Reprinted from yesterday's late editions.
The Los Angeles Dodgers moved into first place last night. Mark the name of the 21-year-old pitcher who put them there: Bob Welch.
Every Dodger believes Welch already has shifted the outcome of the National League West pennant race in their favor. August and September will be simply a playing out of what they believe they have seen: the coming of the next great pitcher.
The 6-foot-3, 190-pound rookie beat the Philadelphia Phillies, 5-2, last night with as much assurance, poise and occasional grit as could be imagined.
After Reggie Smith crashed a grandslam homer in the third inning off old Jim Kaat - Smith's 14th RBI and sixth homer in six games - the Phillies looked comatose against Welch's 95-mile-per-hour fast balls.
Welch, drafted out of Eastern Michigan last June as L.A.'s No. 1 free agent pick, has been in the majors since June 20. In 15 games (only six starts), Welch has a 5-0 record, three saves in relief and a 1.83 earned-run average.
"He has Don Drysdale's bulldog tenacity, Carl Erskine's fluid mechanics and Don Sutton's confidence and control," Dodger Manager Tommy Lasorda said.
Is he a mortal lock for the Hall of Fame?
"Well," Lasorda said with unaccustomed restraint, "not yet"
At the other extreme stands reserve I. A. catcher Jerry Grote, who is proud of being the grouchiest man in baseball.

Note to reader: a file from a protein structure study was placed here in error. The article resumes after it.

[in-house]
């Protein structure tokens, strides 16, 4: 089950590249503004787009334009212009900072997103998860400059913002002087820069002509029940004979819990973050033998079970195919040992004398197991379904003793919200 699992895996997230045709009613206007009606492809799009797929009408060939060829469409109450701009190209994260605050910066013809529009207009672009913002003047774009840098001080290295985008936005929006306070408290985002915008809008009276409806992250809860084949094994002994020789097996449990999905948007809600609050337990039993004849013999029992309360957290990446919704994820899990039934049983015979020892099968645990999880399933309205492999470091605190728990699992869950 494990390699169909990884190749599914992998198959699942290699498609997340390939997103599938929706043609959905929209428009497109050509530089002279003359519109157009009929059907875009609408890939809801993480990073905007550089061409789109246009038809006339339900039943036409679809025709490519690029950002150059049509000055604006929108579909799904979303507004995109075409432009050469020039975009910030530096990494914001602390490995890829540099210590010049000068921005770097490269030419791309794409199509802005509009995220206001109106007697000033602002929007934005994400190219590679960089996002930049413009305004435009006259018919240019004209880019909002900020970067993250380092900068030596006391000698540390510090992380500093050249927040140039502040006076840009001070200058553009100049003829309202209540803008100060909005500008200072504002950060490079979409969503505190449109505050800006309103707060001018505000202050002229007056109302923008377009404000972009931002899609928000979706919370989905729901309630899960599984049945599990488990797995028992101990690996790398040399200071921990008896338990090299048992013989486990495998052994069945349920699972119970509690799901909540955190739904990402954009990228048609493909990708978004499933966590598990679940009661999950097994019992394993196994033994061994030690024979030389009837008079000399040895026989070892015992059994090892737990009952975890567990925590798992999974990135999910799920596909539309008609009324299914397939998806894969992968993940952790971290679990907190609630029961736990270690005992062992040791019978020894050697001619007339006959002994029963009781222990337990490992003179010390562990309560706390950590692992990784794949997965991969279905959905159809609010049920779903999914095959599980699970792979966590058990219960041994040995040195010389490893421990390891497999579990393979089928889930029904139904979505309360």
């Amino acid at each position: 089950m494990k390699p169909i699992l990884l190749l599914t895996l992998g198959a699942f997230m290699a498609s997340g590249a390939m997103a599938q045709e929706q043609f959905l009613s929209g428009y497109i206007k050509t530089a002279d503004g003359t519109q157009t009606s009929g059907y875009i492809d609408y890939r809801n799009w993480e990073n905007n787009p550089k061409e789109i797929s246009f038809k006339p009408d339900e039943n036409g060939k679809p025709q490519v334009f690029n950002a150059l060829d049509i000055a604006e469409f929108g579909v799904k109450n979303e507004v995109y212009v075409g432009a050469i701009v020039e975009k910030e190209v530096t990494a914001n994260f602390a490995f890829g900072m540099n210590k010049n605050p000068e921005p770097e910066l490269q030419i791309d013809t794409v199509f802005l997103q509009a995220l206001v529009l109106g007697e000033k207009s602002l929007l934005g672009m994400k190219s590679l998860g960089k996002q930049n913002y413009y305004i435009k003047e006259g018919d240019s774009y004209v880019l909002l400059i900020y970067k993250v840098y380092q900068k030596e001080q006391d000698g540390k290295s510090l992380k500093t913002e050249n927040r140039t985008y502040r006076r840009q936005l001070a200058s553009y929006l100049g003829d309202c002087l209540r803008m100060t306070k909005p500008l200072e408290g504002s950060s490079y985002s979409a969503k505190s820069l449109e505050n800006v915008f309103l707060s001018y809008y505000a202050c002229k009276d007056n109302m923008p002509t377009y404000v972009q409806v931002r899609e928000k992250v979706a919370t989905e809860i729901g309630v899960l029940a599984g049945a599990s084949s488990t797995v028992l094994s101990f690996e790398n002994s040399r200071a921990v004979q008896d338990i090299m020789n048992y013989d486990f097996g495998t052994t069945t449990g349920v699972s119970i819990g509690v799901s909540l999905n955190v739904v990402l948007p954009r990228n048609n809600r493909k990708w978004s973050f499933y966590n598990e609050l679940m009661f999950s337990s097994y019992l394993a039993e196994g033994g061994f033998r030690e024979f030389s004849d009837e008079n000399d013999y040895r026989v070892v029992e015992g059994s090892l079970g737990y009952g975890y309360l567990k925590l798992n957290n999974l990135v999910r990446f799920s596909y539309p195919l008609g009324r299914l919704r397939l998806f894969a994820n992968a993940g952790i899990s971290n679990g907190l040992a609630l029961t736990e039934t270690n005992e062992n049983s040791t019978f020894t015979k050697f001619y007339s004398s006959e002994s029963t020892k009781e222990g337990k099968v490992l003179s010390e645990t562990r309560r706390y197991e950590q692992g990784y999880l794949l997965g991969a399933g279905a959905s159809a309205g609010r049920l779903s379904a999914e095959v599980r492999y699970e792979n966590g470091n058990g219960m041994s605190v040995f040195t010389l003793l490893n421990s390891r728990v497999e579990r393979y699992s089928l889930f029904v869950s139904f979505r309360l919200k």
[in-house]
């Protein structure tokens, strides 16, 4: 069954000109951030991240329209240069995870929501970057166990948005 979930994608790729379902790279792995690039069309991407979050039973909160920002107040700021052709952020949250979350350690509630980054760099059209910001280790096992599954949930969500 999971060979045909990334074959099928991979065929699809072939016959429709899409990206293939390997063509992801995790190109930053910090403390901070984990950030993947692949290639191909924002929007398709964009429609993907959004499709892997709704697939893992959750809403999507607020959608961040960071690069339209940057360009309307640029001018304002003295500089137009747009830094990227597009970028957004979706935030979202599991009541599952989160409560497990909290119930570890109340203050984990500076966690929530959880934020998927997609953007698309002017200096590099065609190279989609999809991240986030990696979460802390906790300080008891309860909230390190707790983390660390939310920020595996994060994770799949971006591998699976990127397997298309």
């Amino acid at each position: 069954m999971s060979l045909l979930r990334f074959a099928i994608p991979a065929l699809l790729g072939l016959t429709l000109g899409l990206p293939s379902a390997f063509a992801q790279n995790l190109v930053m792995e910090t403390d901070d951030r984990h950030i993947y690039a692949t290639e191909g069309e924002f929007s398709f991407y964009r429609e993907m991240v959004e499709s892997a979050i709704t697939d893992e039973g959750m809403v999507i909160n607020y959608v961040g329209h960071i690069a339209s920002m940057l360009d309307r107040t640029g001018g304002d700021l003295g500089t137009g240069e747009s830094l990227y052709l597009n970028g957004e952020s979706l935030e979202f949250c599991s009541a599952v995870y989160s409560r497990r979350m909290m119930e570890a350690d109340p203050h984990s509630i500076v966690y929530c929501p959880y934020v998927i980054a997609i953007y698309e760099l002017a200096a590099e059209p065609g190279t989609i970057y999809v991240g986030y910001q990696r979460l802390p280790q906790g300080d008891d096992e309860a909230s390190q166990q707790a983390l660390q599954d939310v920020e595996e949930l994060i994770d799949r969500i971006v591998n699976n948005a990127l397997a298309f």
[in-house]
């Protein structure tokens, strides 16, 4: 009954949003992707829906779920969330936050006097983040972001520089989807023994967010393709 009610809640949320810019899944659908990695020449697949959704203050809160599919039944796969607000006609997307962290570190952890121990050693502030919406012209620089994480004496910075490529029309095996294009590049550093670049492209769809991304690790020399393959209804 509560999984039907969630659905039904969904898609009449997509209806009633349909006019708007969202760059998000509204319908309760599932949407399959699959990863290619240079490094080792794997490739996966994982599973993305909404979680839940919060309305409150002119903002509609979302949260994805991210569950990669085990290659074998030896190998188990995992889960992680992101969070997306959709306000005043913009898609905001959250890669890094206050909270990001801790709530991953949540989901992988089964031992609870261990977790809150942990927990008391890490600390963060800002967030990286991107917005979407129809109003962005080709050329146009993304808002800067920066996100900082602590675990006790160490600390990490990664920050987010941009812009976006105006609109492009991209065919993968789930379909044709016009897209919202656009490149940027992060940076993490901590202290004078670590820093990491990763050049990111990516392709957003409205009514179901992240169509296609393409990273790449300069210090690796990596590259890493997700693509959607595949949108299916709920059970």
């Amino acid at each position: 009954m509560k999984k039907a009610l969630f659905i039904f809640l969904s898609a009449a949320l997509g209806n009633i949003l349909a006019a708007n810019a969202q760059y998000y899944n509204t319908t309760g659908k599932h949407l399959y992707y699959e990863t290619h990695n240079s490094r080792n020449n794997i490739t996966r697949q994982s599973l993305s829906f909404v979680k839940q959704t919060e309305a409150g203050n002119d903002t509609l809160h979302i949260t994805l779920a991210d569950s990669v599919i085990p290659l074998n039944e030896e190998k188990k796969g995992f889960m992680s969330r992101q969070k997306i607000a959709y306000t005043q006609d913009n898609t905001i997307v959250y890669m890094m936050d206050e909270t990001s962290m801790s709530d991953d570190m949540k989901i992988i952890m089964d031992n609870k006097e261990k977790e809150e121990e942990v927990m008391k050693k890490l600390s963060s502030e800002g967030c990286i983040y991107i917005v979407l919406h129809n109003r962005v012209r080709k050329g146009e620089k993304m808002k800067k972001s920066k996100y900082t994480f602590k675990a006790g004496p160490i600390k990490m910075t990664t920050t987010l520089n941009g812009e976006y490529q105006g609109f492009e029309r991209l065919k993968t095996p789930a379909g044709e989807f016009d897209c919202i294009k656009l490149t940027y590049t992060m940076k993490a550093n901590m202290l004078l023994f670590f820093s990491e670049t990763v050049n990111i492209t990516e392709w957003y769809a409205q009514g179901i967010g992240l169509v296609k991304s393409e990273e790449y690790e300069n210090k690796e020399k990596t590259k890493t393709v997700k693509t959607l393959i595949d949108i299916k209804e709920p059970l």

"The kid is one of the fortunate few," growled Grote, every word causing him pain. "He was born mature. His delivery is compact and short. He's further along at a comparable stage than Tom Seaver . . . Grrrrr."
Last night, Welch dusted off Greg Luzinski and Mike Schmidt twice each, blowing his best heat past their chins as a calling card. It was no rookie wildness. Welch's amazing ration is 42 strikeouts vs. 10 walks in his first 53 innings. He's control plus power.
He struck out five and walked only two in this one, a six-hitter. Once, thanks to a bloop single, the Phillies loaded the bases. Welch blew away Schmidt and Gary Maddox.
Welch crushed a double off the top of the left-field wall in the fifth, barreled into second and scored on a hit that barely left the infield.
Phillie catcher Barry Foote flipped Welch in a somersault at the plate with a nonchalant hip. Welch remembered, in midair, to reach back and touch the plate. "He (Foote) was awful big when I got up to him," Welch said. "I think I shoulda slid."
"I was 50 years old when Welch headed for home," Lasorda said, "and 60 when he got up out of the dirt."
"I gotta teach that kid to slide - tomorrow," Steve Garvey said.
When Welch batted in the ninth, the 37,660 fans cheered. Reliever Tug McGraw threw at his head. "Yes," Lasorda said. "It was on purpose. No doubt."
"Don't let that stop you," Dave Lopes told Welch as he took the mound. The second Philadelphia batter in the ninth, Richie Hebner, hit only the third ball in history into Veterans Stadium's top deck in right field. Welch blinked.
Welch was so upset that he moved down Luzinski and Schmidt to end the game without the ball leaving the infield.
"He doesn't even know who these hitters are yet," Sutton said. "They all look the same to him."
Welch sat with his elbow in ice. Not a fancy ice bucket, but a washtub full of soft drinks and beers. The rookie, who has sent Rick Rhoden to the bullpen, quietly analyzed his game - his hair lank, his face gentle, a Jerry West lookalike.
He had done a great deal wrong, he said. "There was much to improve. He could not be compared with Drysdale for 10 years. "I get my razzings," he said. "They call me 'Rookie.'"
"Hey, Bob," Lopes yelled. "Can you breathe in there?"
Welch smiled, and murmured, "Yes."